The majority of routine operations are successful. It is important to be aware of some of the problems that can happen following surgery. This information sheet outlines some of the complications of surgery and how to minimise their effects.
Rings and Jewellery
Please remove all rings and jewellery from the arm that is having the operation. Trust policy means that we are unable to operate with a ring on the side of the operation. If you are unable to remove the ring, we recommend that you ask a jeweller to cut the ring off.
All wounds should be kept clean, dry and covered for 10 days after surgery. This allows normal wound healing to start and reduces the risk of infection. Once the stitches are removed the wound can be cleaned and left open to the air. Do not soak the wound for 2 weeks after surgery. During the healing process the wound is tender and often itchy. This is normal. The wound is usually healed at 2 weeks but takes around 6 -12 months to settle into a thin white non tender scar.
When you have an operation, nerves on the skin surface are always divided in the wound. This can make the skin surface feel numb around the wound which can be permanent. It is very unusual for this to give any major problems, but you should be careful when handling hot or cold objects.
Haematoma / persistent bleeding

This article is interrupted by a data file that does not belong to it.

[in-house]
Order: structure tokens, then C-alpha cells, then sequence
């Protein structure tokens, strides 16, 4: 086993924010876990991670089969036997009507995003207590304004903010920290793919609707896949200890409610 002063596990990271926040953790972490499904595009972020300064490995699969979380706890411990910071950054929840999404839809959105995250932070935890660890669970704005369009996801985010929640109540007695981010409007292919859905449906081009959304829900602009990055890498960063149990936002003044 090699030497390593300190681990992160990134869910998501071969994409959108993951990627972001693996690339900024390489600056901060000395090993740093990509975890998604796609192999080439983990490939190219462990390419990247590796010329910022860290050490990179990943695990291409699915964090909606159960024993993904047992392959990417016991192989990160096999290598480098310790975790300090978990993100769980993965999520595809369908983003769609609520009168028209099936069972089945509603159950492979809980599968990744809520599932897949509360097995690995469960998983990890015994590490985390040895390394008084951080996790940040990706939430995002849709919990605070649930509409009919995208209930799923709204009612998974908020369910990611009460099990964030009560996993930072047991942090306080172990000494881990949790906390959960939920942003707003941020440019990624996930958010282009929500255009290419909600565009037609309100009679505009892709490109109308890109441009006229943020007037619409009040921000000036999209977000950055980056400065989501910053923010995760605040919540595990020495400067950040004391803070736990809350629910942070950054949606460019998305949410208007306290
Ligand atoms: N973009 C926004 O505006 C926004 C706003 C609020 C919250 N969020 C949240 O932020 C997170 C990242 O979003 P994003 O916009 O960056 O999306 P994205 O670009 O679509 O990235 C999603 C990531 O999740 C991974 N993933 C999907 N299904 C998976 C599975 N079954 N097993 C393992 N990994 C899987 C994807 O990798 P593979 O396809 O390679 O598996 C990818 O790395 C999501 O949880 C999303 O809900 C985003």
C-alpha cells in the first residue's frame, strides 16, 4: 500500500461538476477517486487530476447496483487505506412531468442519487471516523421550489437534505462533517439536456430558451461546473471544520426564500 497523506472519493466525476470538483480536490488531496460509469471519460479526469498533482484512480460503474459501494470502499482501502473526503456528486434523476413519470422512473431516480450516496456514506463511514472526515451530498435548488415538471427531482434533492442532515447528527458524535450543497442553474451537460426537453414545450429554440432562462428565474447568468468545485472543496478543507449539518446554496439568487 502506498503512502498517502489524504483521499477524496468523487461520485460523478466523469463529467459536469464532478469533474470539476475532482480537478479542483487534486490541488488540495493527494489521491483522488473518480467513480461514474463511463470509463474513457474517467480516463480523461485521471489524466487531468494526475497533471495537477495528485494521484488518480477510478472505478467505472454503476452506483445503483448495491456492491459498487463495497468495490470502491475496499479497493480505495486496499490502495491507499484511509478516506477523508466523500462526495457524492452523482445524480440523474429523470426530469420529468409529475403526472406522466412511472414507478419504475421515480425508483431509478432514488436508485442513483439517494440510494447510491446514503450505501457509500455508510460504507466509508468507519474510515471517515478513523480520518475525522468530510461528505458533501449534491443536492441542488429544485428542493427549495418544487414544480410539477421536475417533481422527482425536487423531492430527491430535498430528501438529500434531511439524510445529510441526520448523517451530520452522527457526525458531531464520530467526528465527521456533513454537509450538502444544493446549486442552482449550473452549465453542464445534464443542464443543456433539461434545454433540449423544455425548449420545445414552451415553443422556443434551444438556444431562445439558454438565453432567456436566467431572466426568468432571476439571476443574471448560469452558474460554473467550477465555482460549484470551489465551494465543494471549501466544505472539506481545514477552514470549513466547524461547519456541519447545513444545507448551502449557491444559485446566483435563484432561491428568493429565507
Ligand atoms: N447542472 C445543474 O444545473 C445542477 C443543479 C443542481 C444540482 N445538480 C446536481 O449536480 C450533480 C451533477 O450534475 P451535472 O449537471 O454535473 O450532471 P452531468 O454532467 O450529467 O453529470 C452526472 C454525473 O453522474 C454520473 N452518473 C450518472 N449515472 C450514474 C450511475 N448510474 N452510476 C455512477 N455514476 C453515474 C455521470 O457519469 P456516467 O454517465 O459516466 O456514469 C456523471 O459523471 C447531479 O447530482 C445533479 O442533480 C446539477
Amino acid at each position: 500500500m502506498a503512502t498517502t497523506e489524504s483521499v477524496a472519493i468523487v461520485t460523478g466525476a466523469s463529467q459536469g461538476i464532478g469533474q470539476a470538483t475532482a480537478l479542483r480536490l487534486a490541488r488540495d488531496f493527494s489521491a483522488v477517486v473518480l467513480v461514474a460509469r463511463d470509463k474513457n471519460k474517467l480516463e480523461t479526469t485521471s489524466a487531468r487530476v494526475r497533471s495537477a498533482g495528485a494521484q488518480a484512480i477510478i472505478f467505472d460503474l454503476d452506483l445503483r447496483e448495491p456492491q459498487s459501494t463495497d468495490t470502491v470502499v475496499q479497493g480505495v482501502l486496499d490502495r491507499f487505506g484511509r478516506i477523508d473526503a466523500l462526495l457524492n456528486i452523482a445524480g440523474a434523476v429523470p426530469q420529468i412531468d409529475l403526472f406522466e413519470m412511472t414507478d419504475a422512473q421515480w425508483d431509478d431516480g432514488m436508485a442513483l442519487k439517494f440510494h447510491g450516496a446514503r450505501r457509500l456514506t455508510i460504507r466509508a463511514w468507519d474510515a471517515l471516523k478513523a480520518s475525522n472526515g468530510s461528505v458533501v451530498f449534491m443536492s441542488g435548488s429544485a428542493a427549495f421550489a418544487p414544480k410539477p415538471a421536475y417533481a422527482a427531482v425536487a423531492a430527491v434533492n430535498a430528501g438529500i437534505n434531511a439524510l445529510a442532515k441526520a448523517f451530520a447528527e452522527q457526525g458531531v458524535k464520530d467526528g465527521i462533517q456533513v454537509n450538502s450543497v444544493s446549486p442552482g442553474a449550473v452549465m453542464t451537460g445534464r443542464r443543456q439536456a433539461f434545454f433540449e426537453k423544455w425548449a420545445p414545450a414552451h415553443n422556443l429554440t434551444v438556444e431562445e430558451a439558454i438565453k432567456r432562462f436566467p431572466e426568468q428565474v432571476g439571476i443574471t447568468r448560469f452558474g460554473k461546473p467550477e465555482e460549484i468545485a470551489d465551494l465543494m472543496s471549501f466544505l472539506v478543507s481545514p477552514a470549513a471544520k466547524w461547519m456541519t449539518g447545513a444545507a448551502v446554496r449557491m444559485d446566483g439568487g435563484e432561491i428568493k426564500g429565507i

This is an occasional complication of surgery. It is more likely to happen if you are taking aspirin, warfarin or if you have had difficulty stopping a bleeding cut in the past. You may need a change of dressing and rarely a second operation to stop the bleeding. You will usually be kept in hospital overnight if the wound bleeding does not settle quickly. The wound is normally closed with stitches. If one of these fails, then the wound can gap and remain open. The wound is allowed to heal and can lead to some widening of the scar but is not serious.
This is normal following surgery. In most cases this will settle within 2-3 months of the operation. Rarely, long term tenderness is an issue.
Hypertrophic scar formation can occur. This is a condition in which the scar increases in width and feels lumpy. It can give rise to a cosmetic issue but is not serious.
It is important to move the hand early and often following hand surgery to avoid stiffness. Wounds all heal with scar tissue over the course of a few weeks. This scar tissue can stick to normal tissue such as tendons and nerves, preventing normal movement. Moving the hand soon after surgery will ensure that the structures under the wound glide against each other and the wound more easily. Exercise the hand by bringing the fingers down into a full fist and then straighten the fingers out fully around 10 times every half hour. Physiotherapy is occasionally necessary after hand surgery. Your movement will be assessed by the nurse or doctor at the post surgery visit. Any issues should be raised with them.
Wound infection affects around 1 in 100 patients following an operation. In some cases there may be some redness around the stitches. This will settle after removal of sutures and does not require treatment. More severe cases may require antibiotic treatment and occasionally a further operation to clean out the wound. This is very unusual.
Complex regional pain syndrome (CRPS)
CRPS is a rare but very serious complication following surgery to the hand or arm, affecting 1 in every 2000 patients. It causes pain and increased sensitivity, swelling and stiffness in the hand. It can be treated with physiotherapy and medical therapy. It can take up to 2 years to improve. Sometimes patients have long term disability as a result and the effects of this condition can be worse than the original problem.